Another Classic Weekend

November 4th, 2018

It was another two day’s of racing this weekend. On Saturday BAOC had an urban race around Winchester based at Peter Symonds college. Christine was resting her knee so it was just the children and myself competing. Their courses were confined to the college grounds with Duncan finishing 5th M12- and Emma 3rd W12- (although they were running the same course and Duncan actually beat Emma).

The navigation wasn’t particularly challenging with many long legs meaning there was lots of hard running to be done. With a late start, I knew what time I should be aiming for and things became increasingly frantic as I headed into the last five controls. Needless to say, I managed to waste time on the last two controls, but still managed to take first place. The time of 43 minutes looks more respectable in the context of the 10k I ran and not the 6.4k quoted for the course length!

Sunday brought the November Classic. We all started today although only because I’d entered Christine by mistake! There was light rain over Hampton Ridge whilst we were out (the picture above was taken later in the day). We met with mixed fortunes. Duncan had a good run, finishing second on M10A. Christine walked round a few controls before returning. Emma was out for over an hour without finding any of her controls. My legs didn’t feel too bad until the last part of the course. My downfall was repeatedly hunting for pits in the bracken which saw me finish in 5th place. Thankfully, no events planned for next weekend!

OMM White

November 4th, 2018

Last weekend it was the OMM in the Black Mountains, South Wales. Christine’s parents had offered to mind the children so Christine and I were running the Medium Score together. There was a biting wind but blue skies as we set off on Saturday morning. There was some early indecision but we soon settled down to a steady mountain marathon pace. As the morning went on, the skies started to look increasingly ominous and, as we cross one bit of particularly bleak hillside, the snow began and persisted for long enough to paint the mountainside white. We reached the campsite with around twenty minutes to spare – not long enough to have fitted anything else in.

It was a long night in the campsite, made more bearable by being able to chat to Christine brother and his wife in the tent next to us. Due to the cold, we both ‘slept’ in all of our clothes, including waterproofs. We were certainly glad to discover that, as third mixed pair, we qualified for the chasing start and had an hour less to spend in the campsite in the morning.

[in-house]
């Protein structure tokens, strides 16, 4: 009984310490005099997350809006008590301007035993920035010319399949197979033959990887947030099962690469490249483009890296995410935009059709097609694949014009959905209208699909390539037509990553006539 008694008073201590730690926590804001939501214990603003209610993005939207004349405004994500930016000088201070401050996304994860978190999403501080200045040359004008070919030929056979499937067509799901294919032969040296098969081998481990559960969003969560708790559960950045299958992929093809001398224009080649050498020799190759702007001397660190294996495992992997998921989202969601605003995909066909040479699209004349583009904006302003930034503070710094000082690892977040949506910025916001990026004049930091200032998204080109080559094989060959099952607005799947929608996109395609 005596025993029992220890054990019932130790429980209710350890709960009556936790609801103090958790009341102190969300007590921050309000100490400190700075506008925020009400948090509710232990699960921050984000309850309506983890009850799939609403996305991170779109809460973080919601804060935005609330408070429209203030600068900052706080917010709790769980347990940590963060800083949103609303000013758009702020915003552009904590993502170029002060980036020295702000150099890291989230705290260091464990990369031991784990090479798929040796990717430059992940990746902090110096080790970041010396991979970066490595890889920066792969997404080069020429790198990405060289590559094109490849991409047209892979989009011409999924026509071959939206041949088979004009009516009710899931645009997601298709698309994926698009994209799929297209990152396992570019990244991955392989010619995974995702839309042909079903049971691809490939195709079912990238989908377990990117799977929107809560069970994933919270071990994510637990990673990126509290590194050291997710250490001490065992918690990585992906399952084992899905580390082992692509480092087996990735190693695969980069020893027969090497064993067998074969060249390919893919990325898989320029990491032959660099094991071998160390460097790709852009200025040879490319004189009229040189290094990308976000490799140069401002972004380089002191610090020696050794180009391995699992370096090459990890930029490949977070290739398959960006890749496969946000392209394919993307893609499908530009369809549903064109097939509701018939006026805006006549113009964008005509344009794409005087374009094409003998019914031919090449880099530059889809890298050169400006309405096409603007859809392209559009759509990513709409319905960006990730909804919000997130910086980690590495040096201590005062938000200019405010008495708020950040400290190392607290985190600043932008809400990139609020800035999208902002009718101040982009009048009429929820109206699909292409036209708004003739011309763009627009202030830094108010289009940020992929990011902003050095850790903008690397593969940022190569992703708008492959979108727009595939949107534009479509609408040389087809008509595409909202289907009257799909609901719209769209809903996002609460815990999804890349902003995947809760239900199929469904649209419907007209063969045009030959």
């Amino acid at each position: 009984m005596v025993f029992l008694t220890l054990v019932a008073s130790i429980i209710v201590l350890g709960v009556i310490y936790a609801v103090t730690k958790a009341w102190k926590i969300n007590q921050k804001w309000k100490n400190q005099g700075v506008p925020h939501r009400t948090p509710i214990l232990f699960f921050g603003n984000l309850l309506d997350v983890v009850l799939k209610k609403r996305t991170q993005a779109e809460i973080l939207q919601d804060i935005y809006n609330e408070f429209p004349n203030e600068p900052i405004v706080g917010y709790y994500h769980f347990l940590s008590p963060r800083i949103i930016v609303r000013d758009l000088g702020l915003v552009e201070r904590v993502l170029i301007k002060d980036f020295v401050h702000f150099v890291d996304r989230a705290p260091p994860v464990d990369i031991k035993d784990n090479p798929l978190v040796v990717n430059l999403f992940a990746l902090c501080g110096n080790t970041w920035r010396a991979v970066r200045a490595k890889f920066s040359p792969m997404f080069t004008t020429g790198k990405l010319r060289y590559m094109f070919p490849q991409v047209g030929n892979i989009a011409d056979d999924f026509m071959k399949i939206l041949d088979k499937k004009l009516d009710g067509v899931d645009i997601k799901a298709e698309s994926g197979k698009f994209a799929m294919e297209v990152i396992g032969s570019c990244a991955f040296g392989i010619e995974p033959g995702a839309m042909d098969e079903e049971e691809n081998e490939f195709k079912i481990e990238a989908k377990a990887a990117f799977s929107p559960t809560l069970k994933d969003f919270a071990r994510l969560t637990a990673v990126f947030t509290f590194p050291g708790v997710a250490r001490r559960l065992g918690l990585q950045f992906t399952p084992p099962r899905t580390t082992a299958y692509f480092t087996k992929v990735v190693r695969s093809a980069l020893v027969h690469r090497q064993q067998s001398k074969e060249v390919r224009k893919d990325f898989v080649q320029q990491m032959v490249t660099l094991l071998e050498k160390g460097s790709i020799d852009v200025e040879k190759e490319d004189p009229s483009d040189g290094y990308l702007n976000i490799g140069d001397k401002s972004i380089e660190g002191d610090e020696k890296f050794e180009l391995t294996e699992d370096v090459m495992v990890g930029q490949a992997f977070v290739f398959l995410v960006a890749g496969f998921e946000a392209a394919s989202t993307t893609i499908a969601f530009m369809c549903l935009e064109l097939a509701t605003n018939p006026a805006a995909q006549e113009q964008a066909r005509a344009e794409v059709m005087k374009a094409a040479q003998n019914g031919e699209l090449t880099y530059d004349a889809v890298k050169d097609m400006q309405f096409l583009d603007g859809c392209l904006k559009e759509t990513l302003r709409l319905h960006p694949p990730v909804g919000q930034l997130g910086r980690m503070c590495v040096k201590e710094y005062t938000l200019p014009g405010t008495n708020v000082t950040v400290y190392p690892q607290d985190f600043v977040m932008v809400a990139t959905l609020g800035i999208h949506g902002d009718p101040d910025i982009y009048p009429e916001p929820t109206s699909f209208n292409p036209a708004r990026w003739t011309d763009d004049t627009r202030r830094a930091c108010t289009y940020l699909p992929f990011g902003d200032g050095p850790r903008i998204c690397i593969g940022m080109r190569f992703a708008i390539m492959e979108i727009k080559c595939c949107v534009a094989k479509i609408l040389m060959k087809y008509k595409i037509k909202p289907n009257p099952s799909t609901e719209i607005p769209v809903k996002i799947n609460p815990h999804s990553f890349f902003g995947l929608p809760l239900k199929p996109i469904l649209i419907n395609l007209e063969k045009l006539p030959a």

Although we removed a layer, we both kept our waterproofs on for the whole of the second day. Christine’s knee was giving her grief (a likely outcome even before we started the weekend) and, as a consequence, we were setting a pretty stately pace. We reined in our plans as we went round and, although we finished with another 25 minutes to spare, at the speed we were going it still wouldn’t have got us another checkpoint. We were 47th on the second day which brought us down from 13th to 28th over the two days. Still respectable but not what we would have hoped for had we both been fit and healthy. On the plus side, it did mean we could slip away before the prize giving and make it home in reasonable time!

If you watch the promotional video, you’ll catch a brief glimpse of us finishing on the first day around the 1:33 mark. Thanks to Christine’s dad who purchased the image above where we were reunited with the children at the finish. You can also find our routes from Day 1 and 2 on RouteGadget.

Oracle Code One: Continuous Delivery to Kubernetes with Jenkins and Helm

October 31st, 2018

Last week I was out in San Francisco at Oracle Code One (previously known as JavaOne). I had to wait until Thursday morning to give my session on “Continuous Delivery to Kubernetes with Jenkins and Helm”. This was the same title I presented in almost exactly the same spot back in February at IBM’s Index Conference but there were some significant differences in the content.